Feeds

Microsoft breaks IE8 interoperability promise

Microsoft said the right things, then blew it

Internet Security Threat Report 2014

Comment In March, Microsoft announced that their upcoming Internet Explorer 8 would: "use its most standards compliant mode, IE8 Standards, as the default."

Note the last word: default. Microsoft argued that, in light of their newly published interoperability principles, it was the right thing to do. This declaration heralded an about-face and was widely praised by the web standards community; people were stunned and delighted by Microsoft's promise.

This week, the promise was broken. It lasted less than six months. Now that Internet Explorer IE8 beta 2 is released, we know that many, if not most, pages viewed in IE8 will not be shown in standards mode by default. The dirty secret is buried deep down in the «Compatibility view» configuration panel, where the «Display intranet sites in Compatibility View» box is checked by default. Thus, by default, intranet pages are not viewed in standards mode.

How many pages are affected by this change? Here's the back of my envelope: The PC market can be split into two segments — the enterprise market and the home market. The enterprise market accounts for around 60 per cent of all PCs sold, while the home market accounts for the remaining 40 per cent. Within enterprises, intranets are used for all sorts of things and account for, perhaps, 80 per cent of all page views. Thus, intranets account for about half of all page views on PCs!

Furthermore, web standards are discriminated against in IE8 by the icon that appears next to standards-compliant web pages:

The picture shows a broken page. A broken page? Why is broken page icon shown next to standards-compliant pages? The idea, apparently, is to encourage users to escape standards-mode by clicking on the broken page. There's a dastardly logic here: showing a broken page may make users wonder if they are seeing pages correctly. Authors are probably not too thrilled by having a broken page shown next to their pages, and the only way to avoid the icon is to not trigger standards mode. The message is clear: don't use standards!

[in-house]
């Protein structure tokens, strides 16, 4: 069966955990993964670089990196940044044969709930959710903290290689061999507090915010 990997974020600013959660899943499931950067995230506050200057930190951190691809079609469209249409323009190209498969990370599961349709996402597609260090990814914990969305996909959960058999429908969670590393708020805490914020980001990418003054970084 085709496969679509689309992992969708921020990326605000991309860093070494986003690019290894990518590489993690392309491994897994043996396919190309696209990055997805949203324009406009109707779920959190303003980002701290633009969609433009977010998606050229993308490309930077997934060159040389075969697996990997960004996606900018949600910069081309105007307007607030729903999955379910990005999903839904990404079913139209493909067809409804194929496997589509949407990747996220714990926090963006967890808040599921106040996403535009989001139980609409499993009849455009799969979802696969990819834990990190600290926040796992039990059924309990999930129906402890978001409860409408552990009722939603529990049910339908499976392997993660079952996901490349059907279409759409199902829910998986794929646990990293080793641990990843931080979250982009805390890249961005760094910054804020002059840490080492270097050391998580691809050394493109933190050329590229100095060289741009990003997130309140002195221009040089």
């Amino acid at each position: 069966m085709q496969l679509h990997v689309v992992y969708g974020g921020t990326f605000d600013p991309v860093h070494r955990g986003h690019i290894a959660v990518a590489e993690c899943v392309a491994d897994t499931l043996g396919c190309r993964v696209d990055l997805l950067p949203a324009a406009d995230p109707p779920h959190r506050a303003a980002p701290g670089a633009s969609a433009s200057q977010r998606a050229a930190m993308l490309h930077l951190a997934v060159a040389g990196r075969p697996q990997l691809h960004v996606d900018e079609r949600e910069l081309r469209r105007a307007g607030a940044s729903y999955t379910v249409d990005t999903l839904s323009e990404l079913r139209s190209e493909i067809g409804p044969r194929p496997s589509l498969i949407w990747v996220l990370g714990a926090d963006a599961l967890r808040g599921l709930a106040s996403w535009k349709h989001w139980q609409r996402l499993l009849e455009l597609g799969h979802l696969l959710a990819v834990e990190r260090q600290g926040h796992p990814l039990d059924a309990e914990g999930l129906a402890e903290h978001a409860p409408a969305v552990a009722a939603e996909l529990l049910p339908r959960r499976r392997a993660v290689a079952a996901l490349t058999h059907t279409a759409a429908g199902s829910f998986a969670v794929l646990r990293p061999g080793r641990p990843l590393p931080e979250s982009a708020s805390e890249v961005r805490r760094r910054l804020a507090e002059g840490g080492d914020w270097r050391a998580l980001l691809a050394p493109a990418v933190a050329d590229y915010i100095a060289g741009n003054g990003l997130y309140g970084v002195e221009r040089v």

I have a few suggested remedies. First, I suggest that IE8 not introduce version targeting which only perpetuates the problem of non-compliant pages. Instead, IE8 should respect the established conventions which don't need manual switching between modes. If Microsoft insists on displaying some kind of icon next to standards-compliant web pages, I suggest they use this image instead:

Microsoft has a long-standing tradition of saying the right things about standards, but shipping non-standard products. IE8 could be different. Microsoft have done the hard technical work. They've made a promise they can keep. I call on them to make the right choice. ®

Security for virtualized datacentres

More from The Register

next story
PEAK APPLE: iOS 8 is least popular Cupertino mobile OS in all of HUMAN HISTORY
'Nerd release' finally staggers past 50 per cent adoption
Microsoft to bake Skype into IE, without plugins
Redmond thinks the Object Real-Time Communications API for WebRTC is ready to roll
Microsoft promises Windows 10 will mean two-factor auth for all
Sneak peek at security features Redmond's baking into new OS
Mozilla: Spidermonkey ATE Apple's JavaScriptCore, THRASHED Google V8
Moz man claims the win on rivals' own benchmarks
Yes, Virginia, there IS a W3C HTML5 standard – as of now, that is
You asked for it! You begged for it! Then you gave up! And now it's HERE!
FTDI yanks chip-bricking driver from Windows Update, vows to fight on
Next driver to battle fake chips with 'non-invasive' methods
DEATH by PowerPoint: Microsoft warns of 0-day attack hidden in slides
Might put out patch in update, might chuck it out sooner
Ubuntu 14.10 tries pulling a Steve Ballmer on cloudy offerings
Oi, Windows, centOS and openSUSE – behave, we're all friends here
prev story

Whitepapers

Why cloud backup?
Combining the latest advancements in disk-based backup with secure, integrated, cloud technologies offer organizations fast and assured recovery of their critical enterprise data.
Getting started with customer-focused identity management
Learn why identity is a fundamental requirement to digital growth, and how without it there is no way to identify and engage customers in a meaningful way.
High Performance for All
While HPC is not new, it has traditionally been seen as a specialist area – is it now geared up to meet more mainstream requirements?
New hybrid storage solutions
Tackling data challenges through emerging hybrid storage solutions that enable optimum database performance whilst managing costs and increasingly large data stores.
Mitigating web security risk with SSL certificates
Web-based systems are essential tools for running business processes and delivering services to customers.